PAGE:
Blind faith and reading the vision (image) of the Supreme Personality (God)
An Article By David Sheil 1993
The Rules of the Game
The rules for the artist and the audience under the influence of the Judaic rooted religions over the past twenty centuries are found in the Old Testament’s book of Exodus as the first of Ten Commandments:
“I am the Lord thy God…Thou shalt have no other gods before Me…Thou shalt not make any graven image, or any likeness of any thing that is in heaven above, or that is in the earth beneath, or that is in the water under the earth: Thou shalt not bow down thyself to them, not serve them: for I the Lord Thy God am a jealous God” (Exodus 20:1-5).
Galileo’s book, Dialogue Concerning the Two Chief World Systems (1632), was banned by the Roman Inquisition in 1633. Galileo brought to the western dream the telescope, evidence of the Copernican theory of the sun being at the centre of the solar system and his atomist theory of matter. Galileo’s ideas contradicted the Bible and the Inquisition charged him with heresy because at the time, it was believed the stars and planets had heavenly constitutions, the earth was at the centre of the solar system and matter such as bread and wine can turn into the body and blood of Jesus through the miracle of transubstantiation. (Honderich ed. 1995: 304)
This essay is concerned with the relationships between art, God and science. This work examines the ‘image’ of God and offers a way of reading artworks representing a Supreme or Infinite Being. In reading such pieces, we will observe the socio-cultural influence and development of spiritual law, gender equality and the culture of liberty relating to the role of the artist and art object throughout western history.
The colour artworks, Radha Krsna Series (1999) by David Sheil, are images depicting pastimes of Sri Krsna, the goddesses or gopis and Krsna with his divine Goddess, Sri Radha, in their home of Vrndavana. Like Galileo’s book, this essay is a dialogue concerning two chief world theistic systems, that of the Judaic Christian and Islamic (western) traditions and that of the Vaisnava or Vedic (eastern) traditions.
The Classical Perspective
In 438 BC, the citizens of Athens built the Parthenon as a temple to Athena, the Greek goddess of wisdom. The canon of western art history begins in the classical period, generally considered in art history a golden age. The Greek pantheon of gods has appeared, more human-like in form and character than their Egyptian and Mesopotamian predecessors, and more playful; the Greeks are asking for more. Plato, Homer, Socrates, Pythagoras, Aristotle, Philosophy, Mathematics, Science, Literature, and democracy, all this going on and there are artists, building Temples and making images of their gods. In Rome the tradition continues.
The Image of God
However, the western dream has turned in another direction. The popularity and success of the Christian preachers headed by Saint Peter and Saint Paul engulfed the west in a new idea of God. The Monotheistic idea of one God seems to be new to the region. Unlike the polytheistic Greek and Roman gods and goddesses (who appear to be demigods and not infinite), the Christian and Jewish God is an Infinite, Omnipresent and Omniscient Supreme Being. Nevertheless, there is a problem. The Jewish, Christian and Islamic traditions all worship this God and accept the Old Testament of the Bible which states that no representation of God or any other god can be made, as it is against the First Commandment and canon law of the Bible. This presents a major limitation for the artist.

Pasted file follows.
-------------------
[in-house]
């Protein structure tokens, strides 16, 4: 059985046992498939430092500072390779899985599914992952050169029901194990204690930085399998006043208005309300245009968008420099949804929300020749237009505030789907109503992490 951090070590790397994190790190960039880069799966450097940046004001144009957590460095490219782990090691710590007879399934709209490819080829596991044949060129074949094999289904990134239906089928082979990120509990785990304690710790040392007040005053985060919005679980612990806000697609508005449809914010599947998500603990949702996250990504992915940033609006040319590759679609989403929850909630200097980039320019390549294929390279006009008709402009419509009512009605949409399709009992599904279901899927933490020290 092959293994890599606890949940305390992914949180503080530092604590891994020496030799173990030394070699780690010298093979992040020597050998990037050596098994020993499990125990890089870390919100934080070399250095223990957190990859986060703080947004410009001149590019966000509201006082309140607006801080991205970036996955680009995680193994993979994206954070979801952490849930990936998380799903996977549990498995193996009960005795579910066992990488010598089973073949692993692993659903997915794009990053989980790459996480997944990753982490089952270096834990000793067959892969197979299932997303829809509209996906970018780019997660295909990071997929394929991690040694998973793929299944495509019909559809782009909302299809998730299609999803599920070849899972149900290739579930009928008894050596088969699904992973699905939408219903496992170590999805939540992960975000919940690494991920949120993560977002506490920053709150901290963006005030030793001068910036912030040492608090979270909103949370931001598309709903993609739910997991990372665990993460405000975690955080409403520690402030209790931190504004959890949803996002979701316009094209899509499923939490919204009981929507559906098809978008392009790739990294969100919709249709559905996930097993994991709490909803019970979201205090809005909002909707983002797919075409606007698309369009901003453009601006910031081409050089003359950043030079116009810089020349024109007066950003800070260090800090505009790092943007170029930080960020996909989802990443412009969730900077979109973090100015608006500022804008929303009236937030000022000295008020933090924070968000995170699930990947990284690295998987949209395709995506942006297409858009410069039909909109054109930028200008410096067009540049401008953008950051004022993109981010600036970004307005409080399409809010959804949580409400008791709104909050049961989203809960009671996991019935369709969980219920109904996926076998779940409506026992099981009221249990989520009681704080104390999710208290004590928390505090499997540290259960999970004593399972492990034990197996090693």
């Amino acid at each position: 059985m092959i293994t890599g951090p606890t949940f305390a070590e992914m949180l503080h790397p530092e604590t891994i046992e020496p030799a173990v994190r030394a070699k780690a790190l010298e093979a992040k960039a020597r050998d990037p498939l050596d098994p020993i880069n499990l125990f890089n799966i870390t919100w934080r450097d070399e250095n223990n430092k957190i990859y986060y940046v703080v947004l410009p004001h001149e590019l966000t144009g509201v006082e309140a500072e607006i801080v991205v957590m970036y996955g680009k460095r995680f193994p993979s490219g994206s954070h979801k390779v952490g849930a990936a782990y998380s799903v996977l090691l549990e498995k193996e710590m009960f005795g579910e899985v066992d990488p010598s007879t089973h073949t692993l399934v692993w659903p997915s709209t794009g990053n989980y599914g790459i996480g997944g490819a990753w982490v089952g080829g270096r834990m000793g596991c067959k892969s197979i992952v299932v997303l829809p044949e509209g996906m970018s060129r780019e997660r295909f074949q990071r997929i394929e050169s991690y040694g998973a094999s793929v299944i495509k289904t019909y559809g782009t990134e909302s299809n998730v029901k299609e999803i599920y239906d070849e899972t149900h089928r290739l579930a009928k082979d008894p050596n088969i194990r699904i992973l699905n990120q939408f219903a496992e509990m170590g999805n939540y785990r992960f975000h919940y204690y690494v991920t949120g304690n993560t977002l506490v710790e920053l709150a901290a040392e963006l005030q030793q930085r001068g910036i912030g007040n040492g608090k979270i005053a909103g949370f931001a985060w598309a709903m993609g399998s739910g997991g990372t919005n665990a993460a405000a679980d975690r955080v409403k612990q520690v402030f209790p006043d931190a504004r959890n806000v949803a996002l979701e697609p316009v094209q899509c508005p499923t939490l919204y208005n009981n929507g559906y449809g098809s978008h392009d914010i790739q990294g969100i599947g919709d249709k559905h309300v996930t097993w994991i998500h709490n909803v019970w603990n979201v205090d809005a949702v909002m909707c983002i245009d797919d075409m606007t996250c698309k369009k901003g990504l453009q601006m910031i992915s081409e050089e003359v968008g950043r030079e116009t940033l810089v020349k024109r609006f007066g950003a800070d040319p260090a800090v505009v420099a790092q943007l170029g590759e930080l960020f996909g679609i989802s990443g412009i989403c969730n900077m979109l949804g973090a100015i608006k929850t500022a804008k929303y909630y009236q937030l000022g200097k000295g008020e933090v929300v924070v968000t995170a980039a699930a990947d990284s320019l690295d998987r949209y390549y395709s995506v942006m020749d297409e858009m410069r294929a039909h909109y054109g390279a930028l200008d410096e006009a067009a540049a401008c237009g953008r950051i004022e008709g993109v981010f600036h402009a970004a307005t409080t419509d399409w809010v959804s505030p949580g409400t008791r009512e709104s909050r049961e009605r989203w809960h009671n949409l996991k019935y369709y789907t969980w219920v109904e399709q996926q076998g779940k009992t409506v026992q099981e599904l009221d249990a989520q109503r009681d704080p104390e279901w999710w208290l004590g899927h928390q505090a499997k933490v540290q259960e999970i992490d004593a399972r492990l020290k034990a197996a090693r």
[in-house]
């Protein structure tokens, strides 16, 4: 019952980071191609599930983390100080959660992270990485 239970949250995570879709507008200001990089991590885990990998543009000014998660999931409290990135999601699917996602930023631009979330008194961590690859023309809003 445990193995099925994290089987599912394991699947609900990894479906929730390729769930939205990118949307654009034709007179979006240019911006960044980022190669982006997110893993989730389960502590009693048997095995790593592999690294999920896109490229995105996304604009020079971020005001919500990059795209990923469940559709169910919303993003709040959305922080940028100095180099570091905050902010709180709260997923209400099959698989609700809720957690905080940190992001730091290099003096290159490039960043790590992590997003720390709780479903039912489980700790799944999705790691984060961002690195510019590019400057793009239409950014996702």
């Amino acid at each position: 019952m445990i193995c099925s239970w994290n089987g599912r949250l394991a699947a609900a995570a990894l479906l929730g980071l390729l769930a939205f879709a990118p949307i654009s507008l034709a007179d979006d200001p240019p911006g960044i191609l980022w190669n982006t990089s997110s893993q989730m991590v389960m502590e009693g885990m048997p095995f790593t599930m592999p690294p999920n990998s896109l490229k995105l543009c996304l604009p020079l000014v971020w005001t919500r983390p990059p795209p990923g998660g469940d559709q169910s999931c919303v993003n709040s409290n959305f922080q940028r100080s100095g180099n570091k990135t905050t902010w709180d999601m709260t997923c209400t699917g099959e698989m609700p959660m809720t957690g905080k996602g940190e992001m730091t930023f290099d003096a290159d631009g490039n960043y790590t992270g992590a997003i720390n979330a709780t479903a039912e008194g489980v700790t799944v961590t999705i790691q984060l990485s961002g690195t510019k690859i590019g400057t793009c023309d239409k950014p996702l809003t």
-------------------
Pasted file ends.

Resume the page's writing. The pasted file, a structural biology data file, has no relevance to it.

French philosopher Jean-Francois Lyotard, in his essay What Is Postmodernism 1982, points out the limitations and frustrations of making art under these conditions. This essay is a critique on the enlightenment theme of ‘the sublime’ of Emmanuel Kant who cites the first commandment as the most sublime passage in the Bible in that it forbids all presentations of the absolute, that God is visually – unpresentable’. Lyotard states:
“…this abstraction itself is like a presentation of the infinite, its ‘negative presentation…but they can originate only in the vocation of the sublime in order to legitimise it, that is to conceal it…the avant-gardes are perpetually flushing out artifices of presentation which make it possible to subordinate thought to the gaze and to turn it away from the unpresentable…The postmodern would be that which, in the modern, puts forward the unpresentable in presentation itself” (Harrison & Wood ed. :1992 :1013-14).
The Radha Krsna Series offers a new form of artwork and rules for reading in the west. The ontological reading of artworks of the Infinite or Supreme Person as God is a natural process within the Vedic or Vaisnava system especially since the artist is encouraged to create Divine Images as part of the ritual of Devotion. In The Hidden Glory of India (2002) Steven J. Rosen (Satyaraja Das) describes the reading of the presentation of the absolute:
“Rather, because the image is a form of the Supreme Lord, it is precisely the image that facilitates and enhances the close relationship of the worshiper and God and makes possible the deepest outpouring of emotions in worship” (Rosen: 2002: 165).
Considering humans are created in Gods’ image as stated in the Bible, “And God said, Let us make man in ‘Our’ image, after ‘Our’ likeness…So God created man in his own image, in the image of God created He him; male and female created He them” (Genesis: 1. 26-27). Kant appears like Galileo’s critics; because the Bible forbids any presentation of the Absolute, Kant takes that to mean it is impossible.
The Christian Reader
Rosen describes the position of God in Vaisnava tradition as such, “Krsna, for example, is viewed not as an ‘Indian god’ but as the same God who is worshiped in the Judeo-Christian tradition” (2002: 7). In the Radha Krsna Series, the central image depicts Krsna and Radha, the Infinite God and Goddess of the Hindu Pantheon as male and female equally just as the Bible describes in the previous paragraph. Yet, the Bible offers nothing to artists in the way of creating images of God or reading an image of this Deity in whose likeness humans are created. In the western canon there are few images of God except the burning bush and the ‘Old Man’ God creating Adam, painted by Michelangelo in the Sistine Chapel, ready to smite all who question Him.